When a university and a company love America so much that they produce usable technology and dedicate it to be practiced for any government purpose, 1

Bayh-Dole requires federal agencies to require that owners of subject inventions grant to the government a license in those inventions. Sounds easy, and really, it is. But people are fickle and university patent administrators can be more fickler than most, especially with nearly unlimited legal budgets to force their fickles on the rest of us.

Here’s Bayh-Dole (35 USC 202(c)(4)):

With respect to any invention in which the contractor elects rights, the Federal agency shall have a nonexclusive, nontransferrable, irrevocable, paid-up license to practice or have practiced for or on behalf of the United States any subject invention throughout the world:…

That is, federal agencies are required to use a patent rights clause that “effectuates” this license. Notice that the license is directed to the subject invention, not to any particular patent right in the subject invention.

Notice as well that the license is required as a condition of the contractor’s “electing” to retain ownership of the subject invention. That is, the license happens, generally, before any patent has issued on the subject invention.

The license is to the invention as disclosed and acquired by the contractor.

That is, regardless of whatever rights the contractor might develop in the invention. Why does this matter?

In the late 1940s, when the Department of Defense expanded its contracting for research, it included an “anticipation” clause–the DoD required a license to any invention made with federal funding or in anticipation of federal funding. One could not rush to file patent applications based on a proposal for federal support and thereby frustrate the federal government’s license in whatever work was done under the contract after it was awarded. Makes sense, especially if one is working in a world full of fickle university administrators. Continue reading

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Drift as a city’s economic driver

Some years ago, Jane Jacobs published a series of books that take up the issue of how cities contribute to regional and national economies. In particular, Jacobs argued that a particular kind of city behavior was crucial for a regional economy to thrive. That city was one that pursues two systems of production, exporting, importing, and import replacement that leads to new exports. Here are two diagrams from The Economy of Cities. The first diagram identifies a system by which produced goods “P” are exported, resulting in new income for the city, which it then can use to increase its imports of whatever it wants–raw materials, manufactured goods, and the like:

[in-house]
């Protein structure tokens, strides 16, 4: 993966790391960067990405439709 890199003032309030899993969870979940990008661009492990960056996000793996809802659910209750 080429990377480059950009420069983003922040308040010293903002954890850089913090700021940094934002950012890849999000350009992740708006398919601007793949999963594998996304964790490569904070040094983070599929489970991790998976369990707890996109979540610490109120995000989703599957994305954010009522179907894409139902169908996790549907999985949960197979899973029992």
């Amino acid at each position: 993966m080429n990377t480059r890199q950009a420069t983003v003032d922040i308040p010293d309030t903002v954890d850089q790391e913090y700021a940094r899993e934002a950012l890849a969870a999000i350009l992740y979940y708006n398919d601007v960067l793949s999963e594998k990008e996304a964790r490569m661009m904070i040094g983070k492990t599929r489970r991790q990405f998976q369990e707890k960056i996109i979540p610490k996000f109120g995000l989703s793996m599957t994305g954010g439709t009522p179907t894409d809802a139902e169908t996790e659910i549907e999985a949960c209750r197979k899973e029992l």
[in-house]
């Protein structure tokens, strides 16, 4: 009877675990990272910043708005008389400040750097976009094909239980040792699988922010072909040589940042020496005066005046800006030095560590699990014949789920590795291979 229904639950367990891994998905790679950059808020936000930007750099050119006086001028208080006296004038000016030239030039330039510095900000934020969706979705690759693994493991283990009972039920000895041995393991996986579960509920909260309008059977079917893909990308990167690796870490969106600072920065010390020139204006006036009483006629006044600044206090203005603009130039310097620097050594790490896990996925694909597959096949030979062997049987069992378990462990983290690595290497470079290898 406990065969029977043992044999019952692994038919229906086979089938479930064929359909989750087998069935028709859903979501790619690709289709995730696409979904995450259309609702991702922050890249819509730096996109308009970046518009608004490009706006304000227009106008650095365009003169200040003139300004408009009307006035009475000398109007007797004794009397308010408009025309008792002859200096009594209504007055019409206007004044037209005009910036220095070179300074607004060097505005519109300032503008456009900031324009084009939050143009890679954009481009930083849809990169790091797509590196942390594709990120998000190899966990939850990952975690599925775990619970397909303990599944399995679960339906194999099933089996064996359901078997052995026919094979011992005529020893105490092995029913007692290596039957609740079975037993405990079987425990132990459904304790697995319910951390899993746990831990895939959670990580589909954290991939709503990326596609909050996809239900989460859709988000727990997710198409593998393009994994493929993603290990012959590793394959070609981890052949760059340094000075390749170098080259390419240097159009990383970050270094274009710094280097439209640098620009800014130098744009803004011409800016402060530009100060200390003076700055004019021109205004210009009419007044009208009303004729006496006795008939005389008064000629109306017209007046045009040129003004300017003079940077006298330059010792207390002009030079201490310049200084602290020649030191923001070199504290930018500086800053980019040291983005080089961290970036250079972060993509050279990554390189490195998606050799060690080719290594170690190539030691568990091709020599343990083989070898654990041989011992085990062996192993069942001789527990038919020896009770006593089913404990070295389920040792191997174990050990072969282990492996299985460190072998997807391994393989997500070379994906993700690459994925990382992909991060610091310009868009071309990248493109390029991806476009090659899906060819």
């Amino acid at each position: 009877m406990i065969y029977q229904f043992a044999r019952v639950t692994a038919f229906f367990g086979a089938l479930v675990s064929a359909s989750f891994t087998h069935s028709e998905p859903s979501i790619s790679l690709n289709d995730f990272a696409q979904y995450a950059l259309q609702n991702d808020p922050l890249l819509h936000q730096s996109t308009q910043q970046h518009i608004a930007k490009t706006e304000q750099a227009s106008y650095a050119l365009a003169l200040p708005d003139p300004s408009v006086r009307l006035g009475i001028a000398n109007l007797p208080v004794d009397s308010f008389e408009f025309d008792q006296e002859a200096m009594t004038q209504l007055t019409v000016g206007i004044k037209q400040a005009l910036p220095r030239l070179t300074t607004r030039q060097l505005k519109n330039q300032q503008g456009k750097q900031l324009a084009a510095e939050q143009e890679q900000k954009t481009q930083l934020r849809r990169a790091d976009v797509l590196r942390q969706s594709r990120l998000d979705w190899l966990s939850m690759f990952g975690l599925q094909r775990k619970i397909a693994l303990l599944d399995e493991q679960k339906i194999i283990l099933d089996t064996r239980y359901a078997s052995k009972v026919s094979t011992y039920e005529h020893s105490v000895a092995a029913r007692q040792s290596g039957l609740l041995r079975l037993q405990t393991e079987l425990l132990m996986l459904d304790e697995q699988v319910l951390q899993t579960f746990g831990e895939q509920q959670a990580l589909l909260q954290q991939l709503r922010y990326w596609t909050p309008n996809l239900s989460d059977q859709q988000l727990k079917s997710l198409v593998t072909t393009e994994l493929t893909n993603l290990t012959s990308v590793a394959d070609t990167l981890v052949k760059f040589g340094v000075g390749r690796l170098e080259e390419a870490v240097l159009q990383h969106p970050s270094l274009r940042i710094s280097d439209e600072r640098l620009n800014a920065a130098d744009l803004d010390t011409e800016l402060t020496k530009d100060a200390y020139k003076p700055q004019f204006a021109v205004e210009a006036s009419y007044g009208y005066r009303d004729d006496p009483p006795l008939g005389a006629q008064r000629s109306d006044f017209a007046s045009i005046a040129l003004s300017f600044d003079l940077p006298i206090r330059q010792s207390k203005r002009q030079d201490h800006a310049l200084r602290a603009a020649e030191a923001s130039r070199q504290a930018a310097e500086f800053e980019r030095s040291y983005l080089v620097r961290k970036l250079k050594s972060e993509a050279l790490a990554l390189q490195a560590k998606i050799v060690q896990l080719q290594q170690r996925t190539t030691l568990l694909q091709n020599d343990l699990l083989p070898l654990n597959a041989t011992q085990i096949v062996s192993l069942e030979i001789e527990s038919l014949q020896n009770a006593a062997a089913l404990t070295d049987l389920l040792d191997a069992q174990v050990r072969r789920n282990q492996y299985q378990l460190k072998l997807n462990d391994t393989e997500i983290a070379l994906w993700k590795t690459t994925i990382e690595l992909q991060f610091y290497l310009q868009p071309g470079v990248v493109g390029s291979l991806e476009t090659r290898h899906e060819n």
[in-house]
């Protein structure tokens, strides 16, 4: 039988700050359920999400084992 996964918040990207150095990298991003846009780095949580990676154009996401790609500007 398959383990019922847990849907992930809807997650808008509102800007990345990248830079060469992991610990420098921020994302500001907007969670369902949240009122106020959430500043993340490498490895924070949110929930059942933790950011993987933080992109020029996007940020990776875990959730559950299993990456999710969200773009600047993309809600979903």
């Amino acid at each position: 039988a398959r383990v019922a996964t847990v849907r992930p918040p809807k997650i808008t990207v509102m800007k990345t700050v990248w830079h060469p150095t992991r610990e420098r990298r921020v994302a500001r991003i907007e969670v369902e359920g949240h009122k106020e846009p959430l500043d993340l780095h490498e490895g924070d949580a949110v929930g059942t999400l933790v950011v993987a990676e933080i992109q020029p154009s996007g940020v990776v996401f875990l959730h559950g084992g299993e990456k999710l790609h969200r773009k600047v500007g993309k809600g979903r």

The second system then feeds on the financial resources and opportunities made available by the first system: Continue reading

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Lower drug development costs than industry reports–shock!

At the SciScip discussion group notice has been given to an article published in September 2017 in JAMA that has determined the median cost to develop a new cancer drug at $648m, much lower than the pharmaceutical industry reports for the cost to develop new drugs in general. After FDA approval, these ten drugs generated a median revenue of $1.7 billion. Since the article is paywalled, I don’t know what time period that income was over.

The authors looked at 10 drugs developed by companies to reach their finding. We might then wonder if the “sample size” is too small to draw a general conclusion. Fine. But if there are 10 more drugs out there to bring the median up to the billion or so dollars that the industry touts as its numbers, those ten drugs will have to be running on the up side of a billion dollars–say $1.4 billion or so–for the industry’s figure to be close to accurate.

The authors then use this finding to conclude that there’s more profit than it costs to develop the drugs. This in itself is about as bland a “meaning” as we could have. We might wonder if the authors first looked for drugs that had modestly good commercial lives, then did their analysis for costs, and then reached the conclusion that the costs were less than income. If so, big wow on the methodology. Continue reading